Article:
Behind the coming of the Son – behind his ministry to people in his own time and down to the present through the Church – behind all of that is the mighty ocean of the love of God – God’s steadfast, unconditional, stubborn love.

And how does God demonstrate that love? Some modern translations say “God loved the world so much that he gave his only Son” – which is not a wrong idea, but leaves out an important nuance in the original. “God so loved” doesn’t just mean “God loved the world so much”; it also means “God loved the world in this way”. In other words, the specific act of love the author has in mind is the gift of the Son. God loved the world by giving the gift of his Son, who would leave his place of safety and take the risk of coming among us as one of us, to save us from all that binds us and destroys us, and to give us the gift of eternal life.

So the central fact of the character of Jesus is this outgoing, risk-taking love of God. How does the Church live out the fullness of this love? Paul says that we do it by receiving the gifts he gives us – the gifts of apostles, prophets, evangelists, pastors and teachers. We can’t live out the fullness of his character if one of those gifts is missing, or (even worse) if we refuse one of those gifts. All of those gifts are necessary to build up the Church so that we live out the fullness of Christ before the world God loves.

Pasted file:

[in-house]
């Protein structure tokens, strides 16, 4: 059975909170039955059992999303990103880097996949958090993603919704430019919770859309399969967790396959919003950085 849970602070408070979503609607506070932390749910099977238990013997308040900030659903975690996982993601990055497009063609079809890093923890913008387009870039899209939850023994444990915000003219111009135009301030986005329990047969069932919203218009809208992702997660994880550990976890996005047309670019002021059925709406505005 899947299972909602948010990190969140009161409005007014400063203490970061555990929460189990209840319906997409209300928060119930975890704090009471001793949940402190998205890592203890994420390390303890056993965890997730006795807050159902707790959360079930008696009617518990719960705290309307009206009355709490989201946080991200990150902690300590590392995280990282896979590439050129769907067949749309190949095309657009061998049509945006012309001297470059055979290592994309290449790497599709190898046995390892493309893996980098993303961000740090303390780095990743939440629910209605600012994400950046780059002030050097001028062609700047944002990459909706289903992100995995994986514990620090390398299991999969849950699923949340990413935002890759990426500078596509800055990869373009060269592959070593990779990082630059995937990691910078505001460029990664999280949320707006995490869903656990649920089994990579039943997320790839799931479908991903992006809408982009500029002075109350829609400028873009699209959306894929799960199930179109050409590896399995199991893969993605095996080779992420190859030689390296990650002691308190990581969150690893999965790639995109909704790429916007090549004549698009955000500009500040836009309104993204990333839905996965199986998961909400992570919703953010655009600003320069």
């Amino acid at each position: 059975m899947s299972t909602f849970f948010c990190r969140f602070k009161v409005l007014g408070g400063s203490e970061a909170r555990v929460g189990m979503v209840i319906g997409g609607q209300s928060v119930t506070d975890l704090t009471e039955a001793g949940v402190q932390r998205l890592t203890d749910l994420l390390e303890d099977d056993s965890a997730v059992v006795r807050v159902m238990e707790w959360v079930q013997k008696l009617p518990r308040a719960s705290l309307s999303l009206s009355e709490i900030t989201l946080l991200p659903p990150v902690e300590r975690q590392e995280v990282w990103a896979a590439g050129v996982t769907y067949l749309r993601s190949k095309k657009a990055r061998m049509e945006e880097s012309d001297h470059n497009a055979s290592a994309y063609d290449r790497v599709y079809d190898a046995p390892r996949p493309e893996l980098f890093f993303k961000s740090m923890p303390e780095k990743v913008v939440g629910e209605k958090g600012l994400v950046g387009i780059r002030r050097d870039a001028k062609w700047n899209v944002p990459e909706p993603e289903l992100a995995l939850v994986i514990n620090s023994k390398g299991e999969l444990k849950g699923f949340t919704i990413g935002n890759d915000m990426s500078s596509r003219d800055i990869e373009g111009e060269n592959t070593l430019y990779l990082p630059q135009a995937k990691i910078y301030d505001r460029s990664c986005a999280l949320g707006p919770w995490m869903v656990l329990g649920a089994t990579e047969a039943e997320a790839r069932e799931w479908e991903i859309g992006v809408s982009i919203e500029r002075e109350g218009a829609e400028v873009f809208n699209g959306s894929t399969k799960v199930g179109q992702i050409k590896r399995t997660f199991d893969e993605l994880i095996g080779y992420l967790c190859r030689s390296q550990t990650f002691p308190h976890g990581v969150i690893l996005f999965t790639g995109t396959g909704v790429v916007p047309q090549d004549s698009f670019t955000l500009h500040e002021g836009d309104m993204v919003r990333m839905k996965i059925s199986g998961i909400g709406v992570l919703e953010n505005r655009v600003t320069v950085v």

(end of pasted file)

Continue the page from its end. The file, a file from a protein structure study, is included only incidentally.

In the Anglican Church in recent years we’ve been a little hesitant to receive Christ’s gift of ‘evangelists’. We’ve been happy to receive the gifts that express love and pastoral care for those inside the church. We’ve been happy to receive the gifts of service and practical care for those on the outside. But the evangelist – the one who announces the good news of Jesus – the one who shares it with others and invites them to become followers of Jesus – we haven’t always received that gift quite as enthusiastically! But tonight, we’re redressing that balance. Tonight we’re celebrating this gift, and the way it helps us live out the fullness of Christ.

And I want to underline for you – going back for a moment to those verses from the Gospel of John – that evangelism is all about love. If it’s not all about love, then it really isn’t evangelism! We Christians believe that God’s gift of Jesus to the world is the greatest expression of the love of God the world has ever seen. The fact that God would come among us himself in the person of his Son, to live and die and rise again to reconcile us to himself – if that’s true, it’s the most important event in the history of this planet. It can’t be just an incidental detail. It can’t be just one item among many in the smorgasbord of religious resources.